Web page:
Electoral Competition when Candidates are Better Informed than Voters
In this paper we study the functioning of representative democracy when politicians are better informed than the electorate about conditions relevant for policy choice. We consider a model with two states of the world. The distribution of voters' preferred policies shifts with the state. The two candidates are both completely office-motivated but differ in state-dependent quality. Voters have some information about the state but candidates are better informed. If voters' information is unknown to the candidates when they take positions and sufficiently accurate then candidates will, in refined equilibrium, reveal their information by converging to the most likely median. If voters' information is not sufficiently accurate then there is polarization and the candidates'information is not revealed to the voters. We also show that if voters'information is known to the candidates then they will never reveal their information to the voters. The candidates will either pander by converging on the median that is most likely given only the voters'information or be polarized. With respect to welfare, if voters are well informed then they all prefer that their information is unknown to the candidates. However, if voters are not well informed then it is the other way around, all voters prefer that their information is known by the candidates.
|Date of creation:||Jul 2009|
|Contact details of provider:|| Postal: Øster Farimagsgade 5, Building 26, DK-1353 Copenhagen K., Denmark|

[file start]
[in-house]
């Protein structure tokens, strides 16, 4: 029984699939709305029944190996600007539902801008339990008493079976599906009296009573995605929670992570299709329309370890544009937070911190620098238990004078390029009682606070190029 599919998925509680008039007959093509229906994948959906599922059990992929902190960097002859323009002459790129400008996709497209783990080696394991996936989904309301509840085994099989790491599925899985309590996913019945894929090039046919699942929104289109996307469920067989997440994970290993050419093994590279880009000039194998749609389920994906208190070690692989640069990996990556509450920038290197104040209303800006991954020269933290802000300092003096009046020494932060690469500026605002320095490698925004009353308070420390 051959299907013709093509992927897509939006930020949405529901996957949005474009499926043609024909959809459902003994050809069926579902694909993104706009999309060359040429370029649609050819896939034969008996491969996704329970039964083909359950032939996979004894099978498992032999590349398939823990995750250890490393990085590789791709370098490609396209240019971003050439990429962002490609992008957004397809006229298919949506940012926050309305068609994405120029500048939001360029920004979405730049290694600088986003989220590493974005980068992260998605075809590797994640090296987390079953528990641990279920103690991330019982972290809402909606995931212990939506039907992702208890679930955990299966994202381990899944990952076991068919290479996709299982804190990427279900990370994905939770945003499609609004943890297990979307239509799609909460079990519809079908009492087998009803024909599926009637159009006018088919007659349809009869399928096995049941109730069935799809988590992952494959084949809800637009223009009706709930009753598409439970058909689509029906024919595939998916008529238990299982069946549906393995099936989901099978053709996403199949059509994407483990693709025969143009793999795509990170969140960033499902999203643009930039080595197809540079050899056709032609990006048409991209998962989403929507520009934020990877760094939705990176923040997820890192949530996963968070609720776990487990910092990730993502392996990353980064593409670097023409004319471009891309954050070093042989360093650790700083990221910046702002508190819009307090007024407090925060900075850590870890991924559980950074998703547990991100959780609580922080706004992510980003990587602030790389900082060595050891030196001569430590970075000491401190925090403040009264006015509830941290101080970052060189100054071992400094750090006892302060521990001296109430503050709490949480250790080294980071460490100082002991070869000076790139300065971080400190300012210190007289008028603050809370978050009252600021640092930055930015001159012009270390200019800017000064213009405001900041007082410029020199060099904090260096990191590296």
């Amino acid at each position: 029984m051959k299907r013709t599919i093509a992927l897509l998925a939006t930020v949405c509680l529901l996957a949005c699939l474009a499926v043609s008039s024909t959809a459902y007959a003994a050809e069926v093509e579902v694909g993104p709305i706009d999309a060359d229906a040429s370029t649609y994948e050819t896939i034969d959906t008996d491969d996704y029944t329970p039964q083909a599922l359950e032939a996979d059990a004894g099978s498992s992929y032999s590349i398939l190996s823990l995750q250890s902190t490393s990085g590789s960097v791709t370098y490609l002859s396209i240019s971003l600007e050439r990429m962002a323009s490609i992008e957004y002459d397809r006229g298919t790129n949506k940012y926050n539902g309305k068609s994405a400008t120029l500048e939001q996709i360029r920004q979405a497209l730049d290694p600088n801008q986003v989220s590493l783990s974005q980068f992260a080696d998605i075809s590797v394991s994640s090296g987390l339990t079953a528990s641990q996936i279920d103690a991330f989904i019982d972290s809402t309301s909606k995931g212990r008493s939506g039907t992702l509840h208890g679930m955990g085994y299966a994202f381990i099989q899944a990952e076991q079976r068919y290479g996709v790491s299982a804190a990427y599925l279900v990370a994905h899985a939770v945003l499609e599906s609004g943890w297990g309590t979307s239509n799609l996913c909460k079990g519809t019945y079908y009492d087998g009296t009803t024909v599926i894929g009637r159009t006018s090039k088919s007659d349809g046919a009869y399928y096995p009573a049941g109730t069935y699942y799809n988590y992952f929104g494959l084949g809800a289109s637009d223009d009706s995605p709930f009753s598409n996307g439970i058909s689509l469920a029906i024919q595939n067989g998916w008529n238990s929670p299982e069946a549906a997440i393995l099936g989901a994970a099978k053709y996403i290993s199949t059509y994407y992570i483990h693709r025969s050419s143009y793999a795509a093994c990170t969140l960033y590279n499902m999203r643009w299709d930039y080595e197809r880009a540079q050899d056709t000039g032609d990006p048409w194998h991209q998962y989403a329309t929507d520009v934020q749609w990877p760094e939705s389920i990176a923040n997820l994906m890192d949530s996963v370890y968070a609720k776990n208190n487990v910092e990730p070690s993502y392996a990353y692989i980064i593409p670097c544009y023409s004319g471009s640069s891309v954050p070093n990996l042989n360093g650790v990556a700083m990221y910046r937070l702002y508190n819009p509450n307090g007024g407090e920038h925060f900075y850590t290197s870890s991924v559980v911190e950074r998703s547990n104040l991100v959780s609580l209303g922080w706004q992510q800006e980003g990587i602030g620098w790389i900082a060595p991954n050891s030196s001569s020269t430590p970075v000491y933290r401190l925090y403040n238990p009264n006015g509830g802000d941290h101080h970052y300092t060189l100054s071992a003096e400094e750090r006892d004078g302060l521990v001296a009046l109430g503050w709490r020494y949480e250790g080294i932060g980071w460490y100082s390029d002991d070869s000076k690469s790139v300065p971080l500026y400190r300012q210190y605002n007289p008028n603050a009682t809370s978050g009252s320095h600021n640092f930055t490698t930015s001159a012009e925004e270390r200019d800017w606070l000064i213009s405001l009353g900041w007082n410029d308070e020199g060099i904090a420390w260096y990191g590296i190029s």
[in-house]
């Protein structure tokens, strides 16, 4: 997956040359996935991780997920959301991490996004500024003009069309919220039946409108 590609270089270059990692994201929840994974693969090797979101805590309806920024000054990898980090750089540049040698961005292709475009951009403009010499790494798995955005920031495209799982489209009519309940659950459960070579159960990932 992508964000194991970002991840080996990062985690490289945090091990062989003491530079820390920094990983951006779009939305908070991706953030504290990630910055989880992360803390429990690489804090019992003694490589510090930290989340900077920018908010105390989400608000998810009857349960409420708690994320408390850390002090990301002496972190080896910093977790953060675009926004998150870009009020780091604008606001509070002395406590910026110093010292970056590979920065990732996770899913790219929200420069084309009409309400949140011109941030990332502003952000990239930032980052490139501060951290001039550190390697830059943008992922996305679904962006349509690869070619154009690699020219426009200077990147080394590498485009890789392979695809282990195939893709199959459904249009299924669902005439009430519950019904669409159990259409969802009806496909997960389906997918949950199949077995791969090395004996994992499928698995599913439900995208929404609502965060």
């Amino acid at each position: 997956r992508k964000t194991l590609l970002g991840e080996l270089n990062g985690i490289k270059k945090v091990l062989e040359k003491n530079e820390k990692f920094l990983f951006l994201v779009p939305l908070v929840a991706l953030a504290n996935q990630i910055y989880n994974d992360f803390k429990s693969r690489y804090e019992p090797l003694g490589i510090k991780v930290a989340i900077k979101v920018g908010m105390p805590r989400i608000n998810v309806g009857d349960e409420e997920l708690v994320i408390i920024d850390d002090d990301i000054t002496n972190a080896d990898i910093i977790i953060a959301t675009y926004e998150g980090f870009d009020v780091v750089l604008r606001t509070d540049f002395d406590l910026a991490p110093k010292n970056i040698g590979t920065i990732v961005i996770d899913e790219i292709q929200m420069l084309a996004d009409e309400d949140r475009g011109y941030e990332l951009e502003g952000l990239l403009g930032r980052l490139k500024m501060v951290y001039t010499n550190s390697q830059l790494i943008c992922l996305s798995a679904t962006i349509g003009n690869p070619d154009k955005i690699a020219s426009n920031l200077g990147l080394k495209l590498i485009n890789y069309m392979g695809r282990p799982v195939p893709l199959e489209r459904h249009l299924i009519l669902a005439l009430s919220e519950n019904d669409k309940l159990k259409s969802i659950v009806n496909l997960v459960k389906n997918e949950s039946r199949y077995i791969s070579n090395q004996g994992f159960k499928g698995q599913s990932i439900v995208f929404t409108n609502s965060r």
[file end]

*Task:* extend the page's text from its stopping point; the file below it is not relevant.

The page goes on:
Phone: (+45) 3532 4411
Fax: +45 35 32 30 00
Web page: http://www.econ.ku.dk/epru/
More information through EDIRC
References listed on IDEAS
Please report citation or reference errors to , or , if you are the registered author of the cited work, log in to your RePEc Author Service profile, click on "citations" and make appropriate adjustments.:
- Kyle Bagwell & Garey Ramey, 1989.
"Oligopoly Limit Pricing,"
829, Northwestern University, Center for Mathematical Studies in Economics and Management Science.
- In-Koo Cho & David M. Kreps, 1987.
"Signaling Games and Stable Equilibria,"
The Quarterly Journal of Economics,
Oxford University Press, vol. 102(2), pages 179-221.
- Cukierman, A. & Tommasi, M., 1997.
"When does it take a Nixon to go to China?,"
1997-91, Tilburg University, Center for Economic Research.
- Martinelli, Cesar, 2001. "Elections with Privately Informed Parties and Voters," Public Choice, Springer, vol. 108(1-2), pages 147-167, July.
- Aragones, Enriqueta & Palfrey, Thomas R., 2002.
"Mixed Equilibrium in a Downsian Model with a Favored Candidate,"
Journal of Economic Theory,
Elsevier, vol. 103(1), pages 131-161, March.
- Enriqueta Aragonés & Thomas R. Palfrey, 2000. "Mixed equilibrium in a Downsian model with a favored candidate," Economics Working Papers 502, Department of Economics and Business, Universitat Pompeu Fabra.
- Aragones, Enriqueta & Palfrey, Thomas. R., 2000. "Mixed Equilibrium in a Downsian Model With a Favored Candidate," Working Papers 1102, California Institute of Technology, Division of the Humanities and Social Sciences.
- Christian Schultz, 1996. "Polarization and Inefficient Policies," Review of Economic Studies, Oxford University Press, vol. 63(2), pages 331-344.
- Ansolabehere, Stephen & Snyder, James M, Jr, 2000. "Valence Politics and Equilibrium in Spatial Election Models," Public Choice, Springer, vol. 103(3-4), pages 327-336, June.
- Harrington, Joseph E, Jr, 1993. "Economic Policy, Economic Performance, and Elections," American Economic Review, American Economic Association, vol. 83(1), pages 27-42, March.
When requesting a correction, please mention this item's handle: RePEc:kud:epruwp:09-06. See general information about how to correct material in RePEc.
For technical questions regarding this item, or to correct its authors, title, abstract, bibliographic or download information, contact: (Thomas Hoffmann)
If references are entirely missing, you can add them using this form.